Category Archives: Faculty

Ed.D. program adds 2 core faculty

Joining the core faculty of the Doctorate in Educational Leadership program for fall 2018 are Dr. Stephen E. Brock and Dr. Frank Adamson. Core faculty members are acknowledged by the selection committee as having the disciplinary background and the scholarly record to prepare doctoral level graduates focused on promoting equity, student achievement, school change, and shaping P-12 and community college educational policies. Core faculty members are eligible to serve as chairs or members of examination and dissertation committees, advisors and mentors to doctoral students, and members of governance bodies in the Ed.D. Program.

Dr. Frank Adamson joins CSUS from the Stanford Center for Opportunity Policy in Education, where as Senior Policy and Research Analyst he studied issues of equity and opportunity in education. Some Sacramento State doctoral students are already familiar with Dr. Adamson, as he taught the education finance class in spring 2017.

frank-adamson-headAdamson currently studies the effects of different political and economic approaches to education on student experiences and their performance in schools. His recent volume, Global Education Reform, compares the approaches of privatization and public investment to education policy in six countries. Frank has also studied the impact of system-wide charter school reform on students in New Orleans. Previously, he published on the adoption of assessments of deeper learning and 21st century skills at the state, national, and international levels, as well as on teacher salary differences within metropolitan labor markets in New York and California. He has also completed studies for the USDOE, OECD, IEA, and UNESCO, including analyses of PISA and TIMSS. He uses quantitative, qualitative, and mixed methods and his research interests include the economics and sociology of education, U.S. and international education policy, and educational equity and opportunity. Frank began his career in education as a high school English teacher.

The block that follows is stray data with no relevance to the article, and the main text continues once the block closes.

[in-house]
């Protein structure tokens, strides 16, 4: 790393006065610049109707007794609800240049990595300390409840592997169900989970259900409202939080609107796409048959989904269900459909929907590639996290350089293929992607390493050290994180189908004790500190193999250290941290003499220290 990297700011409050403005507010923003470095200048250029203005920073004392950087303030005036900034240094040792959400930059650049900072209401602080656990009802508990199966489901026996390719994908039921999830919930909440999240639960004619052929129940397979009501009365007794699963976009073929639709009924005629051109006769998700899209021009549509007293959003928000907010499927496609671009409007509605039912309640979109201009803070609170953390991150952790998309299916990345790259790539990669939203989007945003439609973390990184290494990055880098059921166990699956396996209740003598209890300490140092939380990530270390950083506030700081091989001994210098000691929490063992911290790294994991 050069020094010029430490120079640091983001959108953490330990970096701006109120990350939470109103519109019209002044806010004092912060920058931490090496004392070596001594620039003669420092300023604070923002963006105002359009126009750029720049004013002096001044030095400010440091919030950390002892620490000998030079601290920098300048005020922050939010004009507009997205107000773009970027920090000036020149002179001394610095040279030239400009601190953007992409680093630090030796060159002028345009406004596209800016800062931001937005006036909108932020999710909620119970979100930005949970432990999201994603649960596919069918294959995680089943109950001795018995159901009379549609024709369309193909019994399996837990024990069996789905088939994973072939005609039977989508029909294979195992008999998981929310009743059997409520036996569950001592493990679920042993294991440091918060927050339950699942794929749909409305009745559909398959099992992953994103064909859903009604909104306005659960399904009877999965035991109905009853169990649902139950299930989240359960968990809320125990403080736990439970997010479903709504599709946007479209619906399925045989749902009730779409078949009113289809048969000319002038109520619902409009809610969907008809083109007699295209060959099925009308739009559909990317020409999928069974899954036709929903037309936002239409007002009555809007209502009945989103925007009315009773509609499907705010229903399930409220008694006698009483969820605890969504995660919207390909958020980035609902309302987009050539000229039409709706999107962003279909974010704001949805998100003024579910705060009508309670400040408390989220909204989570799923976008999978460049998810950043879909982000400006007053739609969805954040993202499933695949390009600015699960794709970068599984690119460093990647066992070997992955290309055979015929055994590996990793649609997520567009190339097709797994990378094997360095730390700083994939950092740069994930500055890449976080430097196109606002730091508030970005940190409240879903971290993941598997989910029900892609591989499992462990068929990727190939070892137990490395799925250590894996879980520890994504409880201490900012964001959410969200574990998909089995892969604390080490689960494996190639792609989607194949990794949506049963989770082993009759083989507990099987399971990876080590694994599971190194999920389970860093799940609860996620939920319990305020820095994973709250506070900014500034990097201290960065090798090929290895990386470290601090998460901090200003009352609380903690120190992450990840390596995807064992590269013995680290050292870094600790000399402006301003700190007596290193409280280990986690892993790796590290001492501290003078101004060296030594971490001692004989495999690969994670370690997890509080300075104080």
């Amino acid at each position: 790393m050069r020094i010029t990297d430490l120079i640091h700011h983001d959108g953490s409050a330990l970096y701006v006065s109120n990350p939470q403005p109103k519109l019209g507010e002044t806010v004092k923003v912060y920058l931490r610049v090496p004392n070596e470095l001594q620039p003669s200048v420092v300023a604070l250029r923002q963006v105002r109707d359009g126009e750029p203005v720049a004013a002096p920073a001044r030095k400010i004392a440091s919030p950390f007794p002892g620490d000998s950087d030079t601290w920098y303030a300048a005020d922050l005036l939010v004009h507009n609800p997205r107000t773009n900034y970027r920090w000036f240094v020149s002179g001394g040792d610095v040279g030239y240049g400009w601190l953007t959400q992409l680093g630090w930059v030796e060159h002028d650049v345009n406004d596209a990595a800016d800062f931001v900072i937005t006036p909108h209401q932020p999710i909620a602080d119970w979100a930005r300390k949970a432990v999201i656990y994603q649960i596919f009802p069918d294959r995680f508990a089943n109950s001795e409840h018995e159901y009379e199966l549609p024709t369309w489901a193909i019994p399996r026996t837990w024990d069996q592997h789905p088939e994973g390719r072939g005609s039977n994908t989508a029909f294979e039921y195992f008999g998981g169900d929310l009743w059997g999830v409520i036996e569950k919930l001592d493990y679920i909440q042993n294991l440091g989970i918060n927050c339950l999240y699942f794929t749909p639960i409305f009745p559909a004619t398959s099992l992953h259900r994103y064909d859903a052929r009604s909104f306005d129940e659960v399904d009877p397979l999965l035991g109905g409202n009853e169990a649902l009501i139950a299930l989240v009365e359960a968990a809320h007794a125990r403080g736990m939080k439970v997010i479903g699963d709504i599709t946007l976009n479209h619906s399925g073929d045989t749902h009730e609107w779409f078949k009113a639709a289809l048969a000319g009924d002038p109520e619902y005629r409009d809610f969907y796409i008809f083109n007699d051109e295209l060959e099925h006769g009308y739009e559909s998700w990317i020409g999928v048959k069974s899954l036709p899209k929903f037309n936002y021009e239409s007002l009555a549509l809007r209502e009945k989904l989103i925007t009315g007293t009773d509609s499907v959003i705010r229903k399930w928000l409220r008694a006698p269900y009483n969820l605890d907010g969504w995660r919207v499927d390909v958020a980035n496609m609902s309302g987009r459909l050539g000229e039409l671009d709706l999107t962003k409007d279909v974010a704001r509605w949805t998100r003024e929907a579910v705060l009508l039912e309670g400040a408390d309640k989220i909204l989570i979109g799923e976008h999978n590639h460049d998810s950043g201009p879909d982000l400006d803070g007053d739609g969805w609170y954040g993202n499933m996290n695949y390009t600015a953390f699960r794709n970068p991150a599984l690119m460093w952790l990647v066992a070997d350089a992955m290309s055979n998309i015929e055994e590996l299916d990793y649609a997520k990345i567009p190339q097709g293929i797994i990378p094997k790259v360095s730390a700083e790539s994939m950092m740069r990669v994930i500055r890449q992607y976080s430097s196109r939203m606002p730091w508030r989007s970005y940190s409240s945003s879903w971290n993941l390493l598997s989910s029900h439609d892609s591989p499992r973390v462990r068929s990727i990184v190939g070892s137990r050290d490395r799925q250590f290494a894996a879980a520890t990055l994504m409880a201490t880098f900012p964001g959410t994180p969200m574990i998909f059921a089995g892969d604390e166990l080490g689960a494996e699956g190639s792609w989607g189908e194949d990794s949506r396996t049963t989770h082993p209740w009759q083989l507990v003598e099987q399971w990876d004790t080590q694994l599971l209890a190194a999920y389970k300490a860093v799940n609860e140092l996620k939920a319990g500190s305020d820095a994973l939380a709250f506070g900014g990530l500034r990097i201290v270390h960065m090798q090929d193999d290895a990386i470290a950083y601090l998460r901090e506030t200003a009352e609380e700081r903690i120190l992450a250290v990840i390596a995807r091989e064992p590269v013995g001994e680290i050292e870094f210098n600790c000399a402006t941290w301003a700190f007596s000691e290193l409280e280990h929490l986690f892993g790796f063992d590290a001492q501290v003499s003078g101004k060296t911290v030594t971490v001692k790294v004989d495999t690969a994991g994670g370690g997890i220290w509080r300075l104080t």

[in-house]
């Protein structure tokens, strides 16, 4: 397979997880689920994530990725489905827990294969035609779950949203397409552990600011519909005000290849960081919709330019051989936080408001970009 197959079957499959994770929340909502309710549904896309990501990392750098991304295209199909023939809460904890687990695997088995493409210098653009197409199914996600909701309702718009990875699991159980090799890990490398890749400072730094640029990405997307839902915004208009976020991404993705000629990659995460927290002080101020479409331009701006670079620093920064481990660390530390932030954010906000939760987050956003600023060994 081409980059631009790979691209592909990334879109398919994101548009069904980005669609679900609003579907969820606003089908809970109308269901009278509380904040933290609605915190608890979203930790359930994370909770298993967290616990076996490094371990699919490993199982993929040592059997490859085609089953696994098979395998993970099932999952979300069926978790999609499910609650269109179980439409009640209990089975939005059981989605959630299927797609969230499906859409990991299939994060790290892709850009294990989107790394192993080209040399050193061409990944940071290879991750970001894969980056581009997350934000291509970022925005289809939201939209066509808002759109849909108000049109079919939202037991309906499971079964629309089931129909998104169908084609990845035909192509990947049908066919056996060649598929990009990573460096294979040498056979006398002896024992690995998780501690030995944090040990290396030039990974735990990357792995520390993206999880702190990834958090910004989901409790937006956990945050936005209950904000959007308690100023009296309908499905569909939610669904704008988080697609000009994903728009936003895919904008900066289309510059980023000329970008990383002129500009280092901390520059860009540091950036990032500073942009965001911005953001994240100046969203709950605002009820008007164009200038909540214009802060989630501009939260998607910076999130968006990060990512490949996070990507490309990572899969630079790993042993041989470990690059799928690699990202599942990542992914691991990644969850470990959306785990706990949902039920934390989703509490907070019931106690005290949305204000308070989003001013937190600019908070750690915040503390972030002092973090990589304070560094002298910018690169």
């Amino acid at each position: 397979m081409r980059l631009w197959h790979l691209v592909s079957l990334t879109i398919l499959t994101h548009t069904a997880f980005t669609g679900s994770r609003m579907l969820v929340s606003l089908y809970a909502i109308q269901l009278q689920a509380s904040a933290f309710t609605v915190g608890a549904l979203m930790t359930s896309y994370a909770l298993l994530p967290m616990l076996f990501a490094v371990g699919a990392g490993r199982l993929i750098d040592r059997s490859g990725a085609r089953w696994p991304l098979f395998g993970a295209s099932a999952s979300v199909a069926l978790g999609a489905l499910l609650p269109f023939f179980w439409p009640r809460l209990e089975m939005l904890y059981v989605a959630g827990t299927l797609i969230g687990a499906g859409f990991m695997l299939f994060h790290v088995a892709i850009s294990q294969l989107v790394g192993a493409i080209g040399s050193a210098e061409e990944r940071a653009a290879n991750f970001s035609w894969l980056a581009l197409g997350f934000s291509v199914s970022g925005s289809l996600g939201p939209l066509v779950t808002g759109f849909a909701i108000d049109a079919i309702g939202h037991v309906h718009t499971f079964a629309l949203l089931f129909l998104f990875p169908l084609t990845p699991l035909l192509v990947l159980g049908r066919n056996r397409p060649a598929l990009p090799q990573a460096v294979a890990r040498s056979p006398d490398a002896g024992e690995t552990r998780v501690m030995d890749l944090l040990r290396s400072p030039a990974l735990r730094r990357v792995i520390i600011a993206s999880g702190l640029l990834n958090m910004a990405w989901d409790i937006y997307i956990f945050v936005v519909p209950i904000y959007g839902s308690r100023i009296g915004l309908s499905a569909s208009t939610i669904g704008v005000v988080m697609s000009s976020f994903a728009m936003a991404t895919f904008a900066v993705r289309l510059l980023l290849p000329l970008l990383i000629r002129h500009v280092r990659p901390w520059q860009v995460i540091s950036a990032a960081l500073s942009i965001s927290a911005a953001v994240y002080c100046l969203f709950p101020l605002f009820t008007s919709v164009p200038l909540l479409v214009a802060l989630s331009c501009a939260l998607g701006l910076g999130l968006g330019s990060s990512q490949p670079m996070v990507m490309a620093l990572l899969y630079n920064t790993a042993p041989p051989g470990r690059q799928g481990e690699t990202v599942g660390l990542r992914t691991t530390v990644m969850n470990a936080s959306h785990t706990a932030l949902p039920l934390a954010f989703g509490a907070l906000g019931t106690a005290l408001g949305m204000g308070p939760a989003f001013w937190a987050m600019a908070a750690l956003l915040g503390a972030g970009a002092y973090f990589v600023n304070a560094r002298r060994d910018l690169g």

Adamson has a Ph.D. in International Comparative Education from Stanford University, a master’s in sociology from Haverford College, and took his undergraduate degree in Comparative Literature (French and English) from New York University while studying in Paris. He is proficient in French and has intermediate proficiency in Spanish. Previously, Adamson was a research associate for SRI International and American Institutes for Research, a research team leader in Benin for World Learning, and an A.P. English teacher.

Since earning his doctorate, Adamson has obtained more than $1.4 million in grants from such organizations as the Hewlett Foundation, Ford Foundation, Open Society Foundations, the American Education Research Association, and others.

His publications include books and chapters coauthored with Linda Darling-Hammond on global education reform, privatization, and assessments. His scholarship includes research for videos, infographics, and policy briefs produced by SCOPE.

“I’m very excited about joining the core faculty and helping the college fulfill its mission, including promoting educational equity. I enjoyed teaching Education Finance last year and look forward to further engaging with the emerging scholars in the EdD program and with the faculty at the College of Education.”



Dr. Stephen E. Brock is a professor and coordinator of the School Psychology Program in the College of Education at Sacramento State. His professional preparation includes undergraduate and graduate degrees in psychology, and a Ph.D. in Education (with anemphasis in psychological studies) at the University of California, Davis, where he researched Attention-deficit Hyperactivity Disorder. Brock was selected by the College of Education to receive the 2012-2013 Outstanding Scholarly and Creative Activities Award, and the 2017 Juliana Raskauskas Legacy Lecture Award.

Brock’s primary research and academic interests include:

  • Crisis Theory and School-Based Crisis Intervention
  • Posttraumatic Stress Disorder
  • Attention-deficit/Hyperactivity Disorder
  • School-Based Suicide Prevention, Intervention, and Postvention
  • Functional Behavior Assessment and Behavioral Consultation
  • Autism Spectrum Disorders